A penny saved is ridiculous.

A penny saved is ridiculous.

Friday, October 10, 2014

Flying Delta

Mickey Spillane's The Delta Factor, which the famed author wrote in the mid-1960's, was an okay little thriller with an okay little plot: A con man and adventurer known only as "Morgan the Raider" is arrested by the government for allegedly stealing 40 million dollars from the U.S. Treasury or some other federal agency (it wasn't all that clear). Morgan is offered a deal, however: if he uses his skills to successfully break a guy out of prison (a political prisoner being held in one of those fictional communist island nations so popular in action movies and thriller novels) the feds would go easy on Morgan's prosecution and maybe not investigate too closely the whereabouts of the 40 million, either.

Things generally move along nicely, though some three-page sequences could have been done in two pages, and some three-paragraph descriptions could have been summed up in one or two paragraphs. Also, some of the plotting was strange: for example, Morgan is told by the feds to find a way to get himself arrested and incarcerated once he's in the communist country, so that he'll be in the same prison as the guy he needs to spring. But when Morgan gets down to the country, that plan is never referenced again, and Morgan undertakes an entirely different plan to get himself in the prison, one that doesn't involve him getting arrested. It's almost like Spillane forgot what he wrote before.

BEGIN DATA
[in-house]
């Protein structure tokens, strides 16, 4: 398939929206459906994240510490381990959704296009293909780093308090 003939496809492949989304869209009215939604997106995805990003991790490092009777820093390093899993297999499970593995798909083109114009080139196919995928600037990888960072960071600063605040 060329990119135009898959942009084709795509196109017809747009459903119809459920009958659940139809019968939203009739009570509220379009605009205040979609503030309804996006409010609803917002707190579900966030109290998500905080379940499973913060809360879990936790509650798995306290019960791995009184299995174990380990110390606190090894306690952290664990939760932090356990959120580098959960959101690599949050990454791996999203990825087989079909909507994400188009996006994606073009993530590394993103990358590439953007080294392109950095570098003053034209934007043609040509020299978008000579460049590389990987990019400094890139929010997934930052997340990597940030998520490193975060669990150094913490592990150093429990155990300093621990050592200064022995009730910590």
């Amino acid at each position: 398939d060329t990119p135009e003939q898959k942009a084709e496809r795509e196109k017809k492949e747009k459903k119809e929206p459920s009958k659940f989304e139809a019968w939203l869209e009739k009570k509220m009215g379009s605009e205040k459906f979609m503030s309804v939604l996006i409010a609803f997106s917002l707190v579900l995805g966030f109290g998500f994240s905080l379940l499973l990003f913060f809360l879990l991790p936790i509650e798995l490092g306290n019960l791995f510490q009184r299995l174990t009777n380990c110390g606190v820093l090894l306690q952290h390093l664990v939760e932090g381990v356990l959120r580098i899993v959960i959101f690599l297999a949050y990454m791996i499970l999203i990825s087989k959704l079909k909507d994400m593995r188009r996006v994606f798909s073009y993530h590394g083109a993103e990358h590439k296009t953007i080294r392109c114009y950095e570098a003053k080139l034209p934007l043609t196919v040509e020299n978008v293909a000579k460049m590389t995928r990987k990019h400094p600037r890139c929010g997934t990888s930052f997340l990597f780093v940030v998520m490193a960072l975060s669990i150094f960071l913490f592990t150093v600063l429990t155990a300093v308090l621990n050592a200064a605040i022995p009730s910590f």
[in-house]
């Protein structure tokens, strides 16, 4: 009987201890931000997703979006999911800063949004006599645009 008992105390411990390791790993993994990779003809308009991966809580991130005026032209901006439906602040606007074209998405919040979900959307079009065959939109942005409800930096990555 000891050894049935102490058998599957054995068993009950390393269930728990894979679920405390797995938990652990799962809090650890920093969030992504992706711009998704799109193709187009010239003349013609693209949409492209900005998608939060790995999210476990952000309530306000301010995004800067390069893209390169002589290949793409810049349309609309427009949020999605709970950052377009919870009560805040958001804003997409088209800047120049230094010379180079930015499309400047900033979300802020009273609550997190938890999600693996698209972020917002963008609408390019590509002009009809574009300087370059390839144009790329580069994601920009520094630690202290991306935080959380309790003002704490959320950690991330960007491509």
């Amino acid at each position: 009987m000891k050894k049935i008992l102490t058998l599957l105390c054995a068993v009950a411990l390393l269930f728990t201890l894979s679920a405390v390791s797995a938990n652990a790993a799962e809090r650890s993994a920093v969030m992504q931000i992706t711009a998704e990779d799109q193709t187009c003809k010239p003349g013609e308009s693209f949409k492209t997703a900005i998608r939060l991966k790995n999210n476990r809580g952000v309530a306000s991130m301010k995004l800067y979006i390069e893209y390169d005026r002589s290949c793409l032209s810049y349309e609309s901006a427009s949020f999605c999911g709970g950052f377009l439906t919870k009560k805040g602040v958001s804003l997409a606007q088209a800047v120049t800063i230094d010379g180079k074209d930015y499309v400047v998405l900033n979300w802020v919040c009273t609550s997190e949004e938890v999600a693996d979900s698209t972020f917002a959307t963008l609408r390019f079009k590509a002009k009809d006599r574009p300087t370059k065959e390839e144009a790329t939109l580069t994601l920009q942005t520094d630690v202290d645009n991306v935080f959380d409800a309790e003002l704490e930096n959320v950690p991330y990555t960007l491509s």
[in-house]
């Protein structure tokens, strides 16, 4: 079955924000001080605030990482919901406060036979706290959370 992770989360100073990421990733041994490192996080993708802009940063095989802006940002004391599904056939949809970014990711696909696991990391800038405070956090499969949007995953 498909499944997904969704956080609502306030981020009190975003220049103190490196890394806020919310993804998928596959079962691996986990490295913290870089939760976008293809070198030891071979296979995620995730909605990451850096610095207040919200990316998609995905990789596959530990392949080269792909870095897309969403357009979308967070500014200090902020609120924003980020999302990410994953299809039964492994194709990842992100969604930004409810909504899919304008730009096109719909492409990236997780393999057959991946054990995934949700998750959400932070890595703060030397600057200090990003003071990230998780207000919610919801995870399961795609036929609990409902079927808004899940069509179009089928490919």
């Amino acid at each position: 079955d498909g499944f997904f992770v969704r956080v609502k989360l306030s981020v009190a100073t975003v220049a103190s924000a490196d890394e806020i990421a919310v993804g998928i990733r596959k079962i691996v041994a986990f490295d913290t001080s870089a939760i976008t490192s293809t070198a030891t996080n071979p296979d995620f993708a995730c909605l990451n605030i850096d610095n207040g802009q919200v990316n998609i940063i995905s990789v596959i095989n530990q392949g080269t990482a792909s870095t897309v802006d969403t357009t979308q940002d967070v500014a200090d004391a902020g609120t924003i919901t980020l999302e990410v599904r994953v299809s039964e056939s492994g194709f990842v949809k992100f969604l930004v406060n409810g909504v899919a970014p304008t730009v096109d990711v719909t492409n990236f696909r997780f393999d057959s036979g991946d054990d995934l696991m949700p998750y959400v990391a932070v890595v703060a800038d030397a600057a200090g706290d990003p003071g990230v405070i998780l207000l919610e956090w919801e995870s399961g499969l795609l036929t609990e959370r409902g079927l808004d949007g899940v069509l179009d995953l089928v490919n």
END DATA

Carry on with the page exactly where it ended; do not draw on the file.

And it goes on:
But despite the above observations, there's a nice sense of place as Morgan moves through the Caribbean country's neighborhoods and casinos, making the necessary contacts, and putting his plans together. Also, an additional layer of menace soon surfaces, in the form of competitors and enemies from Morgan's past who have their own reasons to be interested in Morgan's latest mission.

This being a Mickey Spillane novel, you also get frequent bursts of violence and action, which are entertaining, as well as impossibly alluring women, who are also entertaining. The women have decent roles in the plot, too, which was nice.

Spillane, the creator of Mike Hammer, wrote only one Morgan the Raider novel (this one), though a partial rough draft of a second Morgan novel was recently polished up and completed by writer Max Allan Collins. Though I can't say that The Delta Factor blew me away, I liked it well enough to check out in the near future what Spillane and Collins have come up with for the follow-up, The Consummata.

It's said that Spillane's negative experiences with the producers of the movie version of The Delta Factor so turned him off that he lost enthusiasm for the character, and that was why he didn't produce further books about him. That may be so, but it also could have been that, like me, the author might have found the book to be certainly good enough but not really great, which would also be a pretty good reason for not moving right into the writing of future installments. Spillane did have a reputation for being- rightly or wrongly- hard on himself and started but never finished many, many manuscripts.

But, in the end, if you like thrillers, especially thrillers from the classic paperback era of the 50's and 60's, I'd say give this a whirl. Whatever else one can say, this is a quick, painless read with many good moments.